The Emergence of Public Sector Innovation Associated with Civil Servants' Perception in 3T Regions: Results of a Multiple Regression Analysis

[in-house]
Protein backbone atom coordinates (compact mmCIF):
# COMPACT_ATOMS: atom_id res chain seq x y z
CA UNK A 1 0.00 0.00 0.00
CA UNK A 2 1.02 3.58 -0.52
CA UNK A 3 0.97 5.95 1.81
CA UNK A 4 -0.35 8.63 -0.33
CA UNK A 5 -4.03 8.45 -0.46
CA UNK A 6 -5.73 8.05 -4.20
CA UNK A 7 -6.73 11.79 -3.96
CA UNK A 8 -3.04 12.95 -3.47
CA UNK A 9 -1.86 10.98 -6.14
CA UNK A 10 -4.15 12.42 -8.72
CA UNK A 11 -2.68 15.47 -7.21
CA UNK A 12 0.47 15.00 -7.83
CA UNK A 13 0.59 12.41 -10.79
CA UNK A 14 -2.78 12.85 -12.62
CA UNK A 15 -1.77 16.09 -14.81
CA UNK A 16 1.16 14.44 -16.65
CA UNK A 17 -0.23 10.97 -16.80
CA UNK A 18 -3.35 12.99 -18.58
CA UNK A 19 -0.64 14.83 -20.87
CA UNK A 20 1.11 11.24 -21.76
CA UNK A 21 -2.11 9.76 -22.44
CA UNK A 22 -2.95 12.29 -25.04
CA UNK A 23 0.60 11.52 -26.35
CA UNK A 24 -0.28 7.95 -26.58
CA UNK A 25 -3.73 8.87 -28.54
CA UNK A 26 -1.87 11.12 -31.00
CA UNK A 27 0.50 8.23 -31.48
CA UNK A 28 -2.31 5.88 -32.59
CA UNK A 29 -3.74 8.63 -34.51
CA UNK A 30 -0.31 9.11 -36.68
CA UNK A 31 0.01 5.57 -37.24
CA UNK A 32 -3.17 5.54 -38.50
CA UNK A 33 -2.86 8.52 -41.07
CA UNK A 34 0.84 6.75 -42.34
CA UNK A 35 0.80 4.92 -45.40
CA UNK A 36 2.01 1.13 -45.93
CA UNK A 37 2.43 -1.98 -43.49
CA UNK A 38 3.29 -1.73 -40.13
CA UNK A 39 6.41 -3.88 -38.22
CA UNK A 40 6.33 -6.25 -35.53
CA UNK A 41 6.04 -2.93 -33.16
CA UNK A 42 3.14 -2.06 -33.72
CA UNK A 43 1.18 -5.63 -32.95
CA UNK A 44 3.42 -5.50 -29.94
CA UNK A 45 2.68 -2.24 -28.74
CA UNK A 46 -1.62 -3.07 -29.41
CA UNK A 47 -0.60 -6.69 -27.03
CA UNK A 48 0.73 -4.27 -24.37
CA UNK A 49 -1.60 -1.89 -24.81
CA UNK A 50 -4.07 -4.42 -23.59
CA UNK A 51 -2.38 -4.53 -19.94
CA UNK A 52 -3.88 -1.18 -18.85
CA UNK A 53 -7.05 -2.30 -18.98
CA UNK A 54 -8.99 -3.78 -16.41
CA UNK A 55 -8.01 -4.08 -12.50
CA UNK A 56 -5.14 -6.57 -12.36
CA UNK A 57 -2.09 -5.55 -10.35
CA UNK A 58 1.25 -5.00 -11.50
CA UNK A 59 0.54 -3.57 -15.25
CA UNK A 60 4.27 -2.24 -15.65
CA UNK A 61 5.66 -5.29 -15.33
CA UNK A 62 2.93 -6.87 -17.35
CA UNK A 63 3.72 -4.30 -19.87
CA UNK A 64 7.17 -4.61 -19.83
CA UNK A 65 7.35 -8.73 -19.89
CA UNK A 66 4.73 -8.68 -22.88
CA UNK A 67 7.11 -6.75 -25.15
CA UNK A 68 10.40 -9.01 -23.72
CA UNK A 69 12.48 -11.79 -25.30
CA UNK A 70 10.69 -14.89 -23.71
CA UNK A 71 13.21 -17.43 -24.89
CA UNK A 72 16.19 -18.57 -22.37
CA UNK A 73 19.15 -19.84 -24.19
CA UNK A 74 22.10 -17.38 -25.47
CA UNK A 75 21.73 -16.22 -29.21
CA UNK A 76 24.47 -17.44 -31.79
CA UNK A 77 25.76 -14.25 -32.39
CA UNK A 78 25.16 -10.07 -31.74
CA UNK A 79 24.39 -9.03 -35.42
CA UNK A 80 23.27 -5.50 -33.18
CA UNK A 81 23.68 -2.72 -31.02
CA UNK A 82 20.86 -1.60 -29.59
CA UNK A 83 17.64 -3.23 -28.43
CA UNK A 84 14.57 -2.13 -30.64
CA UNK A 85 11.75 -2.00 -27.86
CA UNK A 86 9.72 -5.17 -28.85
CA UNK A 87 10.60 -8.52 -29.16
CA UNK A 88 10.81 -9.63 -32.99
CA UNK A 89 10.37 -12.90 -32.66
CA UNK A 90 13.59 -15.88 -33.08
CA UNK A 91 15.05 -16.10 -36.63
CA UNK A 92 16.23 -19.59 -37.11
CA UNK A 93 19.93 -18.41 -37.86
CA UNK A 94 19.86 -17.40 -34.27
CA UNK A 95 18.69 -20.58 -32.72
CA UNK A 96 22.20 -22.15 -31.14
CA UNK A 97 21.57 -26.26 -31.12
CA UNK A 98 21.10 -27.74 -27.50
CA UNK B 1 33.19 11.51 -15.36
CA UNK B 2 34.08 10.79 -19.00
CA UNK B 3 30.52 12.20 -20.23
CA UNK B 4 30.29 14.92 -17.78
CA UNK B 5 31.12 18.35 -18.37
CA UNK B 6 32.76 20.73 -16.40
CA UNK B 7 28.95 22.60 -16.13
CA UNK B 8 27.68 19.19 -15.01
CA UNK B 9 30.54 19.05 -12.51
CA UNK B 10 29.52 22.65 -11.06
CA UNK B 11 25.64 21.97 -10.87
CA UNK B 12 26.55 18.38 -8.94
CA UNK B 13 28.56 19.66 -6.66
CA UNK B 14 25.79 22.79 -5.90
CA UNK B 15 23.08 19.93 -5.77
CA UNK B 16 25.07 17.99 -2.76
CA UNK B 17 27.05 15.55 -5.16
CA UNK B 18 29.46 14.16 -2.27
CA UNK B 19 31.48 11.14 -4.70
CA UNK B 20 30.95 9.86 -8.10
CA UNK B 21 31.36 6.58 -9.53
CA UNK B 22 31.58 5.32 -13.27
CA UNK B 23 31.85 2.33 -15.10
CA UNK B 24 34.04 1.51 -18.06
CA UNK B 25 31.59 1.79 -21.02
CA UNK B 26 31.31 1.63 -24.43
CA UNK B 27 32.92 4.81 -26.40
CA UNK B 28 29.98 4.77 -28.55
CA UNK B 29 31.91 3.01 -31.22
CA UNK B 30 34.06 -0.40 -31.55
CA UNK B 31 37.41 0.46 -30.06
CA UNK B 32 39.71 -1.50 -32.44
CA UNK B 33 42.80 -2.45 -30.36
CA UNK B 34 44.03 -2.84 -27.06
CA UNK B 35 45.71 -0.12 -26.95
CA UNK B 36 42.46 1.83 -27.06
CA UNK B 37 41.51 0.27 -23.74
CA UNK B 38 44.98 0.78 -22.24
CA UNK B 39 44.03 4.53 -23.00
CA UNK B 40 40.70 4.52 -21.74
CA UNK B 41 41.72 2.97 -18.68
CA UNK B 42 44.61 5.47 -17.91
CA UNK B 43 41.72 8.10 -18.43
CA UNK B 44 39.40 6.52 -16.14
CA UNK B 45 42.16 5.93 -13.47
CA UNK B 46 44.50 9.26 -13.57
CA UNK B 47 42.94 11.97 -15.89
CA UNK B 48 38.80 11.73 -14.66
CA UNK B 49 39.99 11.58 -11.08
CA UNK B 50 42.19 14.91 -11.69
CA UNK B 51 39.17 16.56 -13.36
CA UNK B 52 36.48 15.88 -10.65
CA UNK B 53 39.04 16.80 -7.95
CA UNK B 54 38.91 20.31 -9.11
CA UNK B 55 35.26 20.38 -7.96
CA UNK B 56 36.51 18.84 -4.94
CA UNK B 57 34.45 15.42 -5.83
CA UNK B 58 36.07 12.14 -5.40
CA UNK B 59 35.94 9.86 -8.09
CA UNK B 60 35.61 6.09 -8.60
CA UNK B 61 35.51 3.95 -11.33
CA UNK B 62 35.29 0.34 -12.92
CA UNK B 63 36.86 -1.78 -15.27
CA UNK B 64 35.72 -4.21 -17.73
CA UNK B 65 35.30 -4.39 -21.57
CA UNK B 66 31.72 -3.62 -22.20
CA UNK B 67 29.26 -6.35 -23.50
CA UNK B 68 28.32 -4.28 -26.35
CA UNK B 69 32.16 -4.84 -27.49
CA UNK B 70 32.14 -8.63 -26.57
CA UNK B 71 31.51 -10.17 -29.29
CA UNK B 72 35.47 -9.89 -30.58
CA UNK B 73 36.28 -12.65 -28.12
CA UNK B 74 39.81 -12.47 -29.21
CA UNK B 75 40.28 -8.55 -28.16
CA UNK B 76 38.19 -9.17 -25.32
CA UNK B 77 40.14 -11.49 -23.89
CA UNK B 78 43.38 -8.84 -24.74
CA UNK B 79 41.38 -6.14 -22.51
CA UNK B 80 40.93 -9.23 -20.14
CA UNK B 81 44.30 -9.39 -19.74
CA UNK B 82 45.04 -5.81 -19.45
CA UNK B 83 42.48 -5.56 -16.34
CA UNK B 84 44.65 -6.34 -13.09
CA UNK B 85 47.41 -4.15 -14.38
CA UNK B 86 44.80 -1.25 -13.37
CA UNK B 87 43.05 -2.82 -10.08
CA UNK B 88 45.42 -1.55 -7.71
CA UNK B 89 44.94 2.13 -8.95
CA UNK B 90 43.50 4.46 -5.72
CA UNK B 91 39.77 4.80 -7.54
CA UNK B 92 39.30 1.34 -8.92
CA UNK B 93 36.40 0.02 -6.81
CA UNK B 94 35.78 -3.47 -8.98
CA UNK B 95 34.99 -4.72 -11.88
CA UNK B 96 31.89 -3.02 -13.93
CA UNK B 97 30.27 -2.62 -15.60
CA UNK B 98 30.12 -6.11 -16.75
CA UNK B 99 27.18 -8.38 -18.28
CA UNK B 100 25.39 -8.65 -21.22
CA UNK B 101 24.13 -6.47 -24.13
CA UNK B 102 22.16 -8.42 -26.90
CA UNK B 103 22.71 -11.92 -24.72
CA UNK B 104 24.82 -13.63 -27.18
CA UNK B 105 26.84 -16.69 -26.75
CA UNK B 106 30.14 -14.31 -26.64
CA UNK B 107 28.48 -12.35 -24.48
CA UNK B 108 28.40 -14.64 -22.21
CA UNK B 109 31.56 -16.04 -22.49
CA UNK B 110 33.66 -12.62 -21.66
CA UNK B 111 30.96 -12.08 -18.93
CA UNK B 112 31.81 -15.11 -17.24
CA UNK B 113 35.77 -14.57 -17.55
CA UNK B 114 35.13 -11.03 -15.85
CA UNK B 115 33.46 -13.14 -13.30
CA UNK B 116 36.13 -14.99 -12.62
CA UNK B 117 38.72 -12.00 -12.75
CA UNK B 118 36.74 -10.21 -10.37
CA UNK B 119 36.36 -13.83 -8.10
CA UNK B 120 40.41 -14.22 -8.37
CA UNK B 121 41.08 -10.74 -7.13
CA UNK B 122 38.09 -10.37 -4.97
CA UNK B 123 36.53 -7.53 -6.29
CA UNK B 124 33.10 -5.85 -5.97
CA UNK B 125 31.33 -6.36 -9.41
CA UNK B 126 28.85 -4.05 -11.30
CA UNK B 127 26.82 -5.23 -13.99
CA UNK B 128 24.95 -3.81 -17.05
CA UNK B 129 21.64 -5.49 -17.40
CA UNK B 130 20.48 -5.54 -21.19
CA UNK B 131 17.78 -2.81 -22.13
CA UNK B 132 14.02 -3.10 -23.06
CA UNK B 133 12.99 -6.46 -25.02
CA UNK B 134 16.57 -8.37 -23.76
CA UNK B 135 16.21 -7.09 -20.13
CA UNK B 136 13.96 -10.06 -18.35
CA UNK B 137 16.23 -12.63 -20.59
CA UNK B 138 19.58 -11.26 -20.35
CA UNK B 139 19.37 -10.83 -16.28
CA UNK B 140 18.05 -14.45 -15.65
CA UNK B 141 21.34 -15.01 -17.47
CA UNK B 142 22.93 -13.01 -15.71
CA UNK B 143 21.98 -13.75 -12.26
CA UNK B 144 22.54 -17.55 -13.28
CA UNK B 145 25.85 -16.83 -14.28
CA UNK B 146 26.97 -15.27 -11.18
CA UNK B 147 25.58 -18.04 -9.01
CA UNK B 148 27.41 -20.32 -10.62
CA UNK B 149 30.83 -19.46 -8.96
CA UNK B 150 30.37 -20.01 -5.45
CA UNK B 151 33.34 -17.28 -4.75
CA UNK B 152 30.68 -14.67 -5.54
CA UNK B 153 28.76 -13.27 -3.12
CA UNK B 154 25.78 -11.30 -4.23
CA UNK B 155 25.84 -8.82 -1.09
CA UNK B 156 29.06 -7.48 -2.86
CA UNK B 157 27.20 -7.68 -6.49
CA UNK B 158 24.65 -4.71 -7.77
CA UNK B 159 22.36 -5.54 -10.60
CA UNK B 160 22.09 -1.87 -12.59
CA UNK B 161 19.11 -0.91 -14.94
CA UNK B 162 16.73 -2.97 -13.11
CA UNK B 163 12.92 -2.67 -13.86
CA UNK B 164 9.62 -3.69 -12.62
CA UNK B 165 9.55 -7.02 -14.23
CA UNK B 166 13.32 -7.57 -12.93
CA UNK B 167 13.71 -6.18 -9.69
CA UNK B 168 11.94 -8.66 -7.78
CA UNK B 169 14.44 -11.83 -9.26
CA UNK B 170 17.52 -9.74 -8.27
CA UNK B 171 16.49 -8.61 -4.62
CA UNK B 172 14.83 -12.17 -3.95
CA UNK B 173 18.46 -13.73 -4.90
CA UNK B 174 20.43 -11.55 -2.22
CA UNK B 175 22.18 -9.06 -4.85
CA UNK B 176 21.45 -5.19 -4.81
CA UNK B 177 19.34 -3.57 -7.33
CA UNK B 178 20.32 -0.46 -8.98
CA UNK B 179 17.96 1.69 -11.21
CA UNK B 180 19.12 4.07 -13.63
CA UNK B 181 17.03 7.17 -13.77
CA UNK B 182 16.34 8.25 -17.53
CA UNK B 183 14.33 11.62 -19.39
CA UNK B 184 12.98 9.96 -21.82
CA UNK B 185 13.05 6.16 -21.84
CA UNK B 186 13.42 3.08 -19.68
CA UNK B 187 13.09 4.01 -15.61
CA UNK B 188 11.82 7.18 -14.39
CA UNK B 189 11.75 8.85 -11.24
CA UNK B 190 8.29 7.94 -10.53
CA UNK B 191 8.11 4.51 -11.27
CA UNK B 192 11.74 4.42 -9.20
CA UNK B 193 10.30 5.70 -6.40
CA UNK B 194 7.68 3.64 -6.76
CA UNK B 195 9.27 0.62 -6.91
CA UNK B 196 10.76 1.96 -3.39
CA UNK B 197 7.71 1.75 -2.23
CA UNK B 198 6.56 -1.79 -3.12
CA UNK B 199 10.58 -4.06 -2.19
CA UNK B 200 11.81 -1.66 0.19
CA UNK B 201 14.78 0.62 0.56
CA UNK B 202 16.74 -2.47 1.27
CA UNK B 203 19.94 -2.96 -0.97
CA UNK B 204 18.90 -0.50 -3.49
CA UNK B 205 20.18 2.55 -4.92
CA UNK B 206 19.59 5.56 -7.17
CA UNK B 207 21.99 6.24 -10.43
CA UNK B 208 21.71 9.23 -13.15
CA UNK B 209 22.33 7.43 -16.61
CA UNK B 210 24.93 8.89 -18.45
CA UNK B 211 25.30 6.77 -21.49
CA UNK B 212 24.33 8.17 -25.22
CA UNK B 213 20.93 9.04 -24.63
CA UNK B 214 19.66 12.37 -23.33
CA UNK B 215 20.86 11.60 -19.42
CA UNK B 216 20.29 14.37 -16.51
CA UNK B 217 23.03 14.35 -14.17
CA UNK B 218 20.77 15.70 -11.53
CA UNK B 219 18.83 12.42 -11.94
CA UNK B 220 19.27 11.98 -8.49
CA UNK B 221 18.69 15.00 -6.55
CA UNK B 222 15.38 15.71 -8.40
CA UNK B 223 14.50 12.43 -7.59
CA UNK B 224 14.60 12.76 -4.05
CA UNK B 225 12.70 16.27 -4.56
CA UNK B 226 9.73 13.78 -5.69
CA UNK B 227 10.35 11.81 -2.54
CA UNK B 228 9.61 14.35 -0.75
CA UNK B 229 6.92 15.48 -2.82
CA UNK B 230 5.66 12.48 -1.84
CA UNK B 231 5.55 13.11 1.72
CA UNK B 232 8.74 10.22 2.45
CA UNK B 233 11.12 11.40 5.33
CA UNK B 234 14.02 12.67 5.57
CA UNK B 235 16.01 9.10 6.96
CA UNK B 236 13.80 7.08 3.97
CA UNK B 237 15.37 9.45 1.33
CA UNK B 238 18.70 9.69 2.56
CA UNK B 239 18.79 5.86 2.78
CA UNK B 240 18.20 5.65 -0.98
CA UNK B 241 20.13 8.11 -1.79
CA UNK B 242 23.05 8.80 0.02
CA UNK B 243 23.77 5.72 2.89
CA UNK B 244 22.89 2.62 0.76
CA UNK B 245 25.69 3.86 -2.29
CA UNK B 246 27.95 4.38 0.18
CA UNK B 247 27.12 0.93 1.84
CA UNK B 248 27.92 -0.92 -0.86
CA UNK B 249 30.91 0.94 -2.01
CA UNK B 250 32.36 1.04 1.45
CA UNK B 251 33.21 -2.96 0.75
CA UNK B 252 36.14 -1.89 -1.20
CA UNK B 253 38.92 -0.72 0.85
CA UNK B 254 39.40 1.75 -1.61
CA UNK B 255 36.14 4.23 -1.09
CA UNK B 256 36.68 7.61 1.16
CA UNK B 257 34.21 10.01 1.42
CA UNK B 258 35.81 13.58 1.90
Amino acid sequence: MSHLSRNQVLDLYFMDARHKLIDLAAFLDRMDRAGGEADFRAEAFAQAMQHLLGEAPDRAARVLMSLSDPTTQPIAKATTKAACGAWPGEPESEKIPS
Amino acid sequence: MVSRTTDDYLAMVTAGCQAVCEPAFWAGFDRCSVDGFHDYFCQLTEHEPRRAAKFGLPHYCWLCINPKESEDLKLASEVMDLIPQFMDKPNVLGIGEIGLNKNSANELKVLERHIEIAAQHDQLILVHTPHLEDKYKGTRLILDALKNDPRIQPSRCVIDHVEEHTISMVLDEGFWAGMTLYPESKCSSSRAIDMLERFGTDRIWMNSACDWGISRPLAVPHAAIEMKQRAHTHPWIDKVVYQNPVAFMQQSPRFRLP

Innovations from civil servants determine government bureaucracy. However, their effectiveness toward the emergence of public sector innovations has not been widely explored, particularly from civil servants' perception of local government institutions in a 3T region. This study examines the civil servants' perception of the emergence of public sector innovations and identifies the factors that influence them. Thirty-nine civil servants of the innovation laboratory WhatsApp group from North Lombok Regency in the 3T regions participated in this study. The data were analysed using descriptive statistics and multiple regression. The result of the study discovered that most civil servants have a positive insight into the emergence of public sector innovations. They perceived that leader are essential in encouraging innovations in the public sector. Their organisational climate is open to new things. However, attention regarding employee rewards after completing work challenges is still lacking. Meanwhile, their organisation has sufficient capacity to encourage job completion. Multiple regression analysis revealed that independent variables (transformational leadership, organisational climate, and organisational capacity) have a 54.9% contribution and simultaneously affect the emergence of public sector innovations. The partial regression coefficient test revealed that organizational climate contributed the most, with a 33.4% contribution to the emergence of public sector innovations. The results of this study provide implications for both academic and government settings, especially in the organisational climate, which turned out to have been significantly affected by the emergence of public sector innovations
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